A Winter Exploration of Four Cincinnati Southern Railway Tunnels

Exploring old railroad tunnels during the cold winter months is a favorite pastime of mine.

Exploring old railroad tunnels during the cold winter months is a favorite pastime of mine. One particularly intriguing destination for exploration is the abandoned Cincinnati Southern Railway tunnels in Kentucky.

The Cincinnati Southern Railway is a historic railroad that connects Cincinnati, Ohio, to Chattanooga, Tennessee. Currently owned by the City of Cincinnati, it has a rich history. In 1881, the Cincinnati Southern Railway was leased to the Cincinnati, New Orleans & Texas Pacific Railway (CNO&TP). Subsequently, in 1893, it came under the control of the Southern Railway and later became part of the Norfolk Southern Railway (NS).

Construction of this railway commenced in 1873 with the excavation of a tunnel at King’s Mountain, Kentucky. The first train journey on the completed section of the Cincinnati Southern, stretching from Ludlow, Kentucky, to Somerset, took place in July 1877. The last rail for the Cincinnati Southern was laid near Tunnel No. 15, close to Robbins, Tennessee, in December 1879. It marked a significant milestone, with the inaugural freight train traveling from Cincinnati to Chattanooga on February 21, 1880.

A noteworthy segment of the Cincinnati Southern, located between Danville, Kentucky, and Oakdale, Tennessee, earned the moniker “The Rathole” due to its challenging terrain, characterized by steep grades, tight curves, and a total of 27 tunnels. Today, most of these tunnels are abandoned, thanks to ongoing reconstruction efforts that necessitated their bypass. The completion of the New River bridge near Robbins, Tennessee in 1963 marked the culmination of these improvements.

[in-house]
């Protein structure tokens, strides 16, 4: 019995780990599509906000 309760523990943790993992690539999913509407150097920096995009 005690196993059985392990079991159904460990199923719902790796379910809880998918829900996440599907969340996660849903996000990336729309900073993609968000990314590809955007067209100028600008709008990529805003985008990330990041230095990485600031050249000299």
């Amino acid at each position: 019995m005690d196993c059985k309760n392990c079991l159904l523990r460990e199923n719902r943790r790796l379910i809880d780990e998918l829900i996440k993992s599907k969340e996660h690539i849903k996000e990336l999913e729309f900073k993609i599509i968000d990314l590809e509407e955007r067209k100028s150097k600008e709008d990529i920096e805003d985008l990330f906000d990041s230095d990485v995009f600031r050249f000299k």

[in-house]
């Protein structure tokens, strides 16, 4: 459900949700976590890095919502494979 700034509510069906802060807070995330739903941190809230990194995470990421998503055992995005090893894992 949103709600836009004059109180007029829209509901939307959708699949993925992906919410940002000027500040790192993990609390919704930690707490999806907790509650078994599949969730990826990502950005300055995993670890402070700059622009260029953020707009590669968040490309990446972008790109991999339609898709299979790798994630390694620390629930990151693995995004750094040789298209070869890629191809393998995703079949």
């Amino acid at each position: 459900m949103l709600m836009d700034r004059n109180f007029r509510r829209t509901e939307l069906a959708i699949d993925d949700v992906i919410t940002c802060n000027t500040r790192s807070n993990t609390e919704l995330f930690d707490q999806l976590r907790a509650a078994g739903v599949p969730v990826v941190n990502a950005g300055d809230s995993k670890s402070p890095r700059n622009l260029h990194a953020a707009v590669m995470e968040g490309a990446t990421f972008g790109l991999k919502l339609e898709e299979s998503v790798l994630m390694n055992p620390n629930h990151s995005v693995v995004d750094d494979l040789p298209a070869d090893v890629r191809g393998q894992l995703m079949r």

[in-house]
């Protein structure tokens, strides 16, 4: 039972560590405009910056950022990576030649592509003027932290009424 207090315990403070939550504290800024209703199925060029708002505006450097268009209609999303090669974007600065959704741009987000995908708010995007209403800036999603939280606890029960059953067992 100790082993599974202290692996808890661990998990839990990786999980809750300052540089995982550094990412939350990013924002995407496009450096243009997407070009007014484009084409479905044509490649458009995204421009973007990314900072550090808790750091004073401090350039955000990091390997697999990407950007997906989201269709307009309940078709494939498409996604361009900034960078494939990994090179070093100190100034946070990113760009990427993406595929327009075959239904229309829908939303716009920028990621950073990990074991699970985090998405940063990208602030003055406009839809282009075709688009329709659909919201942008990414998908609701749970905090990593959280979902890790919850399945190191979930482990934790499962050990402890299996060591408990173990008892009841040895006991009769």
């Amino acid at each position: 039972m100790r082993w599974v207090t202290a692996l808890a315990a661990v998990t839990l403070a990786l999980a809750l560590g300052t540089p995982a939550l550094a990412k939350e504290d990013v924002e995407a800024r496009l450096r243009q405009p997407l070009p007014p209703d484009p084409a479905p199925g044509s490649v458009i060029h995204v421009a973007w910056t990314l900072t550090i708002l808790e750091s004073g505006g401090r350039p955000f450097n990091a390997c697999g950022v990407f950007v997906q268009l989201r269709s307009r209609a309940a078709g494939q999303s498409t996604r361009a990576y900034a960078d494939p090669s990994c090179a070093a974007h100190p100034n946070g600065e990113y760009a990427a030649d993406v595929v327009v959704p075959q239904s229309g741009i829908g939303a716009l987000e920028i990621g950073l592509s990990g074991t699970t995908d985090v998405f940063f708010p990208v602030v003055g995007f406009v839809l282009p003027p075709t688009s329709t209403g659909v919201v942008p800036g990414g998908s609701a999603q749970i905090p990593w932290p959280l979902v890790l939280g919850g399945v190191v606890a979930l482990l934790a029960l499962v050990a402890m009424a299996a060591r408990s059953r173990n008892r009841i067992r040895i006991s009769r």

On a chilly winter day, I joined an old friend to explore Tunnel Nos. 3 and 4 near Somerset and Nos. 7 and 8 further south. While I had previously visited the first two tunnels in 2014, it was a welcome return for updated photographs. Remarkably, not much had changed, and the impromptu trail had seen improvements since my initial visit.

Accessing the latter two tunnels required driving back on a logging road and some bushwhacking to reach the old railroad bed, which was surprisingly well-maintained and used by ATVs and off-road vehicles. Among the two, Tunnel No. 7’s portal and lining remained in excellent condition, while No. 8 had suffered more from water intrusion, leading to repairs with concrete over the years.

Exploring the abandoned Cincinnati Southern Railway tunnels is a compelling adventure that unveils a piece of railroad history. From the early construction days to the bypassing of tunnels and ongoing reconstruction efforts, these tunnels hold narratives waiting to be discovered.

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This is fascinating to me. I was raised in the little town of East Bernstadt Ky in the 40’s and 50’s in Laurel Co. The RR ran by us and the trains played a big part in our childhood. Past town a couple of miles was a tunnel called #9 tunnel the RR ran thru. My brothers many times walked down there and explored but I was never allowed being a girl. Wonder if you ever got to that one. The L&N RR was the company using the line at that time but I could be wrong, I’m getting old. Would love to hear more about this.

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